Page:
– oh, why, hello there, Rise of Nine by Pittacus Lore. In almost-fate, Rise of Nine misses ninth place by just a few votes, coming in tenth. Continue reading

Top Five: Literary Wizards

Who doesn’t want to be a wizard? In that secret little place in our hearts – the place that still thinks the admissions letter from Hogwarts might come in the mail at any moment – there’s an undying dream that one day we might discover that we can wield magic. And while we’re waiting for our powers to kick in, we consume everything there is to know about our comrades in books about magical escapades. Wizards abound in literature right now, making reading a magical event indeed.

We bring you the Canary collection of top wizards in literature.

Honorable Mention:

Septimus Heap, from the Magik series by Angie Sage

Something about this young wizard is so intriguing. It may be Sage’s straightforward writing style, but the no-nonsense, always-ready-to-do-right and eager-to-prove Septimus is just so dang endearing. The reading level is fairly low – I’d say a precocious fifth grader could tackle the books just fine – and he is a great introduction to the wizarding world. Continue reading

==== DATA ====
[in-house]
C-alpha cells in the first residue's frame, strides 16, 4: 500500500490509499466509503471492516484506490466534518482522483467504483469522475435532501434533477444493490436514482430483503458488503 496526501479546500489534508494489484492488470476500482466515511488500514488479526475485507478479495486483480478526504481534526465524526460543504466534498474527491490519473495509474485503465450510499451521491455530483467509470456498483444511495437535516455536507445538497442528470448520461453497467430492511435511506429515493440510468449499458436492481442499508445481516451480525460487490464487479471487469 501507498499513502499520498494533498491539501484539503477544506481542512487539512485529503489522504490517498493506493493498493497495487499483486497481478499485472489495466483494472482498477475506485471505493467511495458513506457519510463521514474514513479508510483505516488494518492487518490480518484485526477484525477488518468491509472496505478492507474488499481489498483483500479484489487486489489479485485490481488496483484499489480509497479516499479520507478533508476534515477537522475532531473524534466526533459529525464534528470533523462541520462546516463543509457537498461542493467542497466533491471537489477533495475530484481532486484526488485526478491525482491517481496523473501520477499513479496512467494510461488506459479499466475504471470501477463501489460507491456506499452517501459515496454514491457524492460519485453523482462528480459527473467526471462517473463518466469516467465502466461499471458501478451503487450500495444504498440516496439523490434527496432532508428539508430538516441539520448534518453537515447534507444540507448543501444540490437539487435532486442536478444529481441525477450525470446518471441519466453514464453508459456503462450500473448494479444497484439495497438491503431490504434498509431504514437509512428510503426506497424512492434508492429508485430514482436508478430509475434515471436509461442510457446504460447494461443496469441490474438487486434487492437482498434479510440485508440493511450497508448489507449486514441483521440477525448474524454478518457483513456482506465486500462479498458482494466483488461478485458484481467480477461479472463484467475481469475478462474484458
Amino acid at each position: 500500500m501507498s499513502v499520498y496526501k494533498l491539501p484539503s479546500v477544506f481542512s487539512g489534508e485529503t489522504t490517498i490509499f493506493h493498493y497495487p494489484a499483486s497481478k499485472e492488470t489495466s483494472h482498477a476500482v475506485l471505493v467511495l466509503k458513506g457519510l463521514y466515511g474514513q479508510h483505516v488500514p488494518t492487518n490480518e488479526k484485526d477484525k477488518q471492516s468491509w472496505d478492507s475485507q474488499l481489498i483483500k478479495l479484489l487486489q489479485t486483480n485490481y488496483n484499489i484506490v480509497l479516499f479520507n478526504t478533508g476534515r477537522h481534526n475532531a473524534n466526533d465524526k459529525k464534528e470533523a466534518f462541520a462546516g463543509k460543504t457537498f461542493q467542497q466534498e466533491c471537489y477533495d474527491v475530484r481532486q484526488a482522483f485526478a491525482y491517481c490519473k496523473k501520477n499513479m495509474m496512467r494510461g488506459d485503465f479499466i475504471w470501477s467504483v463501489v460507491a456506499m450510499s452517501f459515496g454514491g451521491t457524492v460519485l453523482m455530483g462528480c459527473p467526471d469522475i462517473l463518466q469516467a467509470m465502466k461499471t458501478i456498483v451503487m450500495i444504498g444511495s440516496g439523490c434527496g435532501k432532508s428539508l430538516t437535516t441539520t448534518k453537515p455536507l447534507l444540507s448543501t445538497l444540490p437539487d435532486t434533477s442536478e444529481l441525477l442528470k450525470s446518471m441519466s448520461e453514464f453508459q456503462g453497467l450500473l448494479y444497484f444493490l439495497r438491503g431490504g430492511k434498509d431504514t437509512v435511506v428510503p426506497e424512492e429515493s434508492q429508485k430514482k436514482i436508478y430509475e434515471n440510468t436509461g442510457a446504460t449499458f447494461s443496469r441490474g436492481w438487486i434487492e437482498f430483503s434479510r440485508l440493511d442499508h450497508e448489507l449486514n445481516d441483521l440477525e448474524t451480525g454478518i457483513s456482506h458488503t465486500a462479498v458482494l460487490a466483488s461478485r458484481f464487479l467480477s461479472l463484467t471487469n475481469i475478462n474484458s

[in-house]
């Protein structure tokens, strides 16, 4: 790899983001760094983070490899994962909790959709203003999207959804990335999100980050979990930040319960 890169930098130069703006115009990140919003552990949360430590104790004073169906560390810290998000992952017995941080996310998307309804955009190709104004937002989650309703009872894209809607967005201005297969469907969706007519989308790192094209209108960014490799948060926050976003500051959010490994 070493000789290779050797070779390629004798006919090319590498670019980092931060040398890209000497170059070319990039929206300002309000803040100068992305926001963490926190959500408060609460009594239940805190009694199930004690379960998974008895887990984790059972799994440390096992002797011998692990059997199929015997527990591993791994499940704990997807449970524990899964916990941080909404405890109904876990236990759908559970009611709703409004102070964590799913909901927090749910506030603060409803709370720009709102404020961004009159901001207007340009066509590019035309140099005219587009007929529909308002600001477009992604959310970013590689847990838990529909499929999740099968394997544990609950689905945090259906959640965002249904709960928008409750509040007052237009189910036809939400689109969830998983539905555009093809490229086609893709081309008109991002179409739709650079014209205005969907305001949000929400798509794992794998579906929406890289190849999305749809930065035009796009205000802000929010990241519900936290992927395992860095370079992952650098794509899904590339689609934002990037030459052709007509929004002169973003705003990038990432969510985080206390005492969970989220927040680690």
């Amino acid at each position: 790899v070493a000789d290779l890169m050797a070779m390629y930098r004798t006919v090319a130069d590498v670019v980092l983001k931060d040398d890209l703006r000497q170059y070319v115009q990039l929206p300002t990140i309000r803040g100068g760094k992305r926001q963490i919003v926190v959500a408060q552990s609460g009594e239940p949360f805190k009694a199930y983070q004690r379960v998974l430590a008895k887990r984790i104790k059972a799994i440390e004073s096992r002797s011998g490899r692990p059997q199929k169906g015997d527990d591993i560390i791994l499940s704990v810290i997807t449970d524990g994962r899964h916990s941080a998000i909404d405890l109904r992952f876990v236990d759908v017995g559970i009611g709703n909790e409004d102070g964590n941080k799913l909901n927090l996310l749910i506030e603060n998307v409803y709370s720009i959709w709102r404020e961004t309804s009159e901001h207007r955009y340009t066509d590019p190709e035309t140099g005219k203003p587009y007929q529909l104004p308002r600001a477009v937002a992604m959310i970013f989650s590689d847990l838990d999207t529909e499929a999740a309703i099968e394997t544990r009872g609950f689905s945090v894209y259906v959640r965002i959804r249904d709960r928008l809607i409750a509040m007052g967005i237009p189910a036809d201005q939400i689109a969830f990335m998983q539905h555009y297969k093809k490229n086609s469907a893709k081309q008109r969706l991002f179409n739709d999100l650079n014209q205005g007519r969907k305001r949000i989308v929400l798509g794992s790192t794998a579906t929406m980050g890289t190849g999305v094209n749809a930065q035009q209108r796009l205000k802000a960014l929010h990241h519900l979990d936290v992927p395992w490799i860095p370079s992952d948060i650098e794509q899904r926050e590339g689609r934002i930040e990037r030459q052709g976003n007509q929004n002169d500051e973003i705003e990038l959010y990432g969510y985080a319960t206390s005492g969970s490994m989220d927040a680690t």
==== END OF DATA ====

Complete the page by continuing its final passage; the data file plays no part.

[ Best and Worst ] Little Lo & Big Blu

Incidentally, both the best and the worst books I’ve read were courtesy of the same professor. One was an unassigned, personal recommendation, and the other required for class. One of these books I’ve read so many times in the intervening three years that I’ve inadvertently memorized the first chapter. The other I will never, ever forgive my dear professor for implanting in my memory.

Best: Lolita by Vladimir Nabokov

Once again, I return to my original Lolita, with its ailing spine, peeling cover, and well-thumbed through pages. It’s the 50th Anniversary Vintage Edition, with fleshy pink lips gracing a cover that I know Nabokov would abhor. The précis, which I am fairly sure Nabokov would decry as a clumsy, cliché, and cursory sketch of his most complex novel, reads:

Awe and exhilaration – along with heartbreak and mordant wit – abound in Lolita, Vladimir Nabokov’s most famous and controversial novel, which tells the story of the aging Humbert Humbert’s obsessive, devouring, and doomed passion for the nymphet Dolores Haze. Most of all, it is a meditation on love – love as outrage and hallucination, madness and transformation.